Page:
Going into this story I was excited, because I adore Victoria Schwab, but also nervous. As a not-so-big fan of middle grade, I was scared this book would be dull, boring, or too easy. On the contrary, this book was fun, exciting, witty, and action packed. While the language was dumbed down (obviously!) it was such a fun and enticing read.

My favorite thing about ALL of Schwab’s books are her amazing characters. Cass and Jacob are complex and three dimensional throughout the entire novel. Their choices reflect who they are as people instead of what the author or readers want. I think that Schwab’s use of realistic characters (even the side characters) not only make this book easy and fun to read, but also scary. This ghost story does include actual ghosts (shocker) and the humanity in each of those ghost scenes sometimes make it less scary, and sometimes terrifying.

Another thing I loved about this book was the strong detailed descriptions of what is going on around Cass and where she is. I never felt like the screen in my brain went dark because Schwab keeps it lit with her avid and, sometimes, scary descriptions. I loved reading scenes just of Cass’ surroundings because even that is interesting and I loved viewing Scotland through her lens.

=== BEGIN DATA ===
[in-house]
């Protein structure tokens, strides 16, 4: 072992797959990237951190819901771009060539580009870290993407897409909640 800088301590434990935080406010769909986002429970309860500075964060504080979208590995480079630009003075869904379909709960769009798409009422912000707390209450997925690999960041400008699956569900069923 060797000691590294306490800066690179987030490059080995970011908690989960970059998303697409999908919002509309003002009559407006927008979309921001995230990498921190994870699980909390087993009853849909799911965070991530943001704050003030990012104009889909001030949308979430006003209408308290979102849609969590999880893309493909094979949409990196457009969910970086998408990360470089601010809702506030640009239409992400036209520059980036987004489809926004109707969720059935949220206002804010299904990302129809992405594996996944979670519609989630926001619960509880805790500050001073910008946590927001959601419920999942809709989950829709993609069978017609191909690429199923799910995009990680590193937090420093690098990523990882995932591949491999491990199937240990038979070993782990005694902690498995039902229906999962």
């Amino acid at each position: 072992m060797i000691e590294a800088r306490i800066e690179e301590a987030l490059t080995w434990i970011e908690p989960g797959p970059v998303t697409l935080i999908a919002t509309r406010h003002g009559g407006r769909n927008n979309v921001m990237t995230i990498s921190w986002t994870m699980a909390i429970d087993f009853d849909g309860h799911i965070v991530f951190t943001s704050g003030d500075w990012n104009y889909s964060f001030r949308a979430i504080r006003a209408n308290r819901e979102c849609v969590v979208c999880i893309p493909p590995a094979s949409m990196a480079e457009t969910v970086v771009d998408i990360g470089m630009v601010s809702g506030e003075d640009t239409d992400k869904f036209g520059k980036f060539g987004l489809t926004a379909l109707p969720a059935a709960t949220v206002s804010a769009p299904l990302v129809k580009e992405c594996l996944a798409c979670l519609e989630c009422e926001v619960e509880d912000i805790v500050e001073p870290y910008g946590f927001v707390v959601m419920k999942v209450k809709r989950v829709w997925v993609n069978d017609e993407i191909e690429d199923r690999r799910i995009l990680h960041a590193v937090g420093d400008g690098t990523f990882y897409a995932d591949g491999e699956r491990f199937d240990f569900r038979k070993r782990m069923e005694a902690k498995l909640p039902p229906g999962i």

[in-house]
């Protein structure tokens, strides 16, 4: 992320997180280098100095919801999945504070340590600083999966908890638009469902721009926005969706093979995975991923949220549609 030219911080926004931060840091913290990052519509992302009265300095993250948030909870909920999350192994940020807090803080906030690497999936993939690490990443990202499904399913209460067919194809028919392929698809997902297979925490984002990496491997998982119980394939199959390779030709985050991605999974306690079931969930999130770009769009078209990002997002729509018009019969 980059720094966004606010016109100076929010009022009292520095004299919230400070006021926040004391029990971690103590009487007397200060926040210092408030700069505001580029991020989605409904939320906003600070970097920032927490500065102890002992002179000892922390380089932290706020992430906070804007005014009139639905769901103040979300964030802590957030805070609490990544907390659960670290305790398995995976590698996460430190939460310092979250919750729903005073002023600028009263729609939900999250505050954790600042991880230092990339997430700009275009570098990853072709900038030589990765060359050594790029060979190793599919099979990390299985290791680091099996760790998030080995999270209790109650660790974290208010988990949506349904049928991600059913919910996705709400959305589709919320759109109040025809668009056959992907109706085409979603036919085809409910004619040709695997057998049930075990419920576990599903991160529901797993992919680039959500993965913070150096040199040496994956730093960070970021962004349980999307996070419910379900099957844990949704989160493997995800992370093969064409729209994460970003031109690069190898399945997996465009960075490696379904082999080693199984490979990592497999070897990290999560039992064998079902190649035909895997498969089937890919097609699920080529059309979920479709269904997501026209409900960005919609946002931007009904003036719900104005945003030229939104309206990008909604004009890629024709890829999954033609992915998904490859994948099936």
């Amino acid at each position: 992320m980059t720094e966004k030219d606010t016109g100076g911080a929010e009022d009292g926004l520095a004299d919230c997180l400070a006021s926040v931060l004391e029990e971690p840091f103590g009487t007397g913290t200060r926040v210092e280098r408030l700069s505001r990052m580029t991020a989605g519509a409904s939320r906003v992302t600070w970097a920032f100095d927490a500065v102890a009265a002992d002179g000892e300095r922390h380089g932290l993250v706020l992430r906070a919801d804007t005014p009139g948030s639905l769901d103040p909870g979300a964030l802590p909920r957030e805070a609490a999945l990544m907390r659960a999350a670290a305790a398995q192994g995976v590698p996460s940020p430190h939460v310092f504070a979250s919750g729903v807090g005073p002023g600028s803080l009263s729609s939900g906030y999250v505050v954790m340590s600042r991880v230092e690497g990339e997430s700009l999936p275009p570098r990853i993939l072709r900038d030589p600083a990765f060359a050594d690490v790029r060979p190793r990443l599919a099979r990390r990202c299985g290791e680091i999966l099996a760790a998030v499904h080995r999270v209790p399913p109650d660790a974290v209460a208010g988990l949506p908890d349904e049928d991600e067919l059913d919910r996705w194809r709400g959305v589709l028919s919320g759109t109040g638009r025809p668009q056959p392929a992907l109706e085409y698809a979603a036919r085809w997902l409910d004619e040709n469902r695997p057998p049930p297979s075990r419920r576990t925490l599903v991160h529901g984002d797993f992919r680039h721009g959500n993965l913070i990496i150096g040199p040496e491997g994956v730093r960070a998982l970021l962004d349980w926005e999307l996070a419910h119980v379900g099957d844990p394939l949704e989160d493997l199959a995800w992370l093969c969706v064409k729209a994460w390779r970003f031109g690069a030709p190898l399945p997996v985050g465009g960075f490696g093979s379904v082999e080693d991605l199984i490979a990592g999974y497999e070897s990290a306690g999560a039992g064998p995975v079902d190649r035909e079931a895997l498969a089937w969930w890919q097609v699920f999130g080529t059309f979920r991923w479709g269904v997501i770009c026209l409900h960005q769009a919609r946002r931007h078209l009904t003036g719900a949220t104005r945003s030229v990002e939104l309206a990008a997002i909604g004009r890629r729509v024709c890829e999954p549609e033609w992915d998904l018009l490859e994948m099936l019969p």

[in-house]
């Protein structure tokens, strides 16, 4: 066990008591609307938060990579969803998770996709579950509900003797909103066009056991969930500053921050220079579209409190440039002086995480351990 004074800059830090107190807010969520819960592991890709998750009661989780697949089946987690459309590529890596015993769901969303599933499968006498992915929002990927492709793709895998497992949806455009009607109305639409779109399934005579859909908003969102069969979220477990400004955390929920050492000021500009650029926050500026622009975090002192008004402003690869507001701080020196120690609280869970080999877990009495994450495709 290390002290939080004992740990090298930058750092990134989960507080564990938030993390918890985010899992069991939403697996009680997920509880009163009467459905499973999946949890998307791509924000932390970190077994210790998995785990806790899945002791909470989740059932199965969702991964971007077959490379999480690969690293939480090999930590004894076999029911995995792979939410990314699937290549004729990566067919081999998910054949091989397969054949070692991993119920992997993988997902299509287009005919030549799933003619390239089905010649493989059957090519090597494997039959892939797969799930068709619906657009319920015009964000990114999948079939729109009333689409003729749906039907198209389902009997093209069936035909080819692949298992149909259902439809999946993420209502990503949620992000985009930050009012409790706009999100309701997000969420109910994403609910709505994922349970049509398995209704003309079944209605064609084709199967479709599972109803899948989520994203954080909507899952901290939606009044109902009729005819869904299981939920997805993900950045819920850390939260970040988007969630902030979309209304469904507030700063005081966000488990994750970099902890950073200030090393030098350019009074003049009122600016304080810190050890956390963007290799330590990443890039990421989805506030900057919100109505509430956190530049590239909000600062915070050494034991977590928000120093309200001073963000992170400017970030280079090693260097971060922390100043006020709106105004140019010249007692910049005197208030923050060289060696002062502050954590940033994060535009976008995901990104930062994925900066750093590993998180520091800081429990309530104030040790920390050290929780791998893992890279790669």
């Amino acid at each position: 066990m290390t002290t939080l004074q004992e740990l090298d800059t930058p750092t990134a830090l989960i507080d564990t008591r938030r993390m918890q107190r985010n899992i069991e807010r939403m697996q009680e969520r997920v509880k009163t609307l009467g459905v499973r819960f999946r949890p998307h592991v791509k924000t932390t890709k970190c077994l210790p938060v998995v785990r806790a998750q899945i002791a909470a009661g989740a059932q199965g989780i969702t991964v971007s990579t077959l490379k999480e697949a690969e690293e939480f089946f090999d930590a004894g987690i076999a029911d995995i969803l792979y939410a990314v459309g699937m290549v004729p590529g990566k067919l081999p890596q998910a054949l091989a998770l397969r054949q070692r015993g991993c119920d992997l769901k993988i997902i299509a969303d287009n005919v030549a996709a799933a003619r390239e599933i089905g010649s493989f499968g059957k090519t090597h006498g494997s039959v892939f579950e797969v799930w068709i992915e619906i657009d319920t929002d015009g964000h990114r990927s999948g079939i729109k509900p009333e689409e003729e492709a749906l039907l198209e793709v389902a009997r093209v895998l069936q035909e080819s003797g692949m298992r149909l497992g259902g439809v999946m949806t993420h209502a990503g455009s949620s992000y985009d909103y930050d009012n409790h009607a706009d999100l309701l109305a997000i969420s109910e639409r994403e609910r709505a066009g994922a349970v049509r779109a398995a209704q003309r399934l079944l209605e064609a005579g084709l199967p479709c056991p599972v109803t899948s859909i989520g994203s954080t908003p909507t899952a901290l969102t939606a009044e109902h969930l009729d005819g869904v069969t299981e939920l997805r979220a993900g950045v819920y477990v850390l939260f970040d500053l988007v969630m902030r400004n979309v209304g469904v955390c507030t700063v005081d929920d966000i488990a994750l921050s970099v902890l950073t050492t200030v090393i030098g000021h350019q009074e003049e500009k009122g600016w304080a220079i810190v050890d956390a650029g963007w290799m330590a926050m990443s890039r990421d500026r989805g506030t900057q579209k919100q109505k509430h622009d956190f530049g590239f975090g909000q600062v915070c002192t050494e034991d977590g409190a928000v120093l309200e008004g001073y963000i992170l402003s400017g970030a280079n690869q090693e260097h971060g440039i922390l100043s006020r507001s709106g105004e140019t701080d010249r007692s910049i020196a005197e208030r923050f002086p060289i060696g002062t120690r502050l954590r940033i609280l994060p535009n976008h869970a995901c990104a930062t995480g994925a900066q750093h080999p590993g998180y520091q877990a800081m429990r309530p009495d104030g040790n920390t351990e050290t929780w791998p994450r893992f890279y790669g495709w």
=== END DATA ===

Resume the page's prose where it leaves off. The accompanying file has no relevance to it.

The plot of this story was also adorable! Being a middle grade, I thought this book was actually scary. If I were a elementary or middle schooler reading this now, I might need to leave the lights on for a few weeks (I’m also just a giant scaredy cat!). I think this book is a perfect intro to supernatural, horror, and other spooky subjects for kids and does so without scarying them half to death (cough cough Scary Stories to Tell in the Dark cough cough!).

The only problem I had with this book was that I felt it ended too early! I wanted to hear more about Cass and Jacob’s adventures and see more of Edinburgh, Scotland! Thankfully, Schwab has confirmed book two, and it appears it takes place in Paris!

Overall, I would give this book Image result for starImage result for starImage result for starImage result for star stars!

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If you liked this review or this book sounds interesting, I would check out either Coraline or The Graveyard Book by Neil Gaiman! Both are middle grade scary/suspense novels by another amazing author!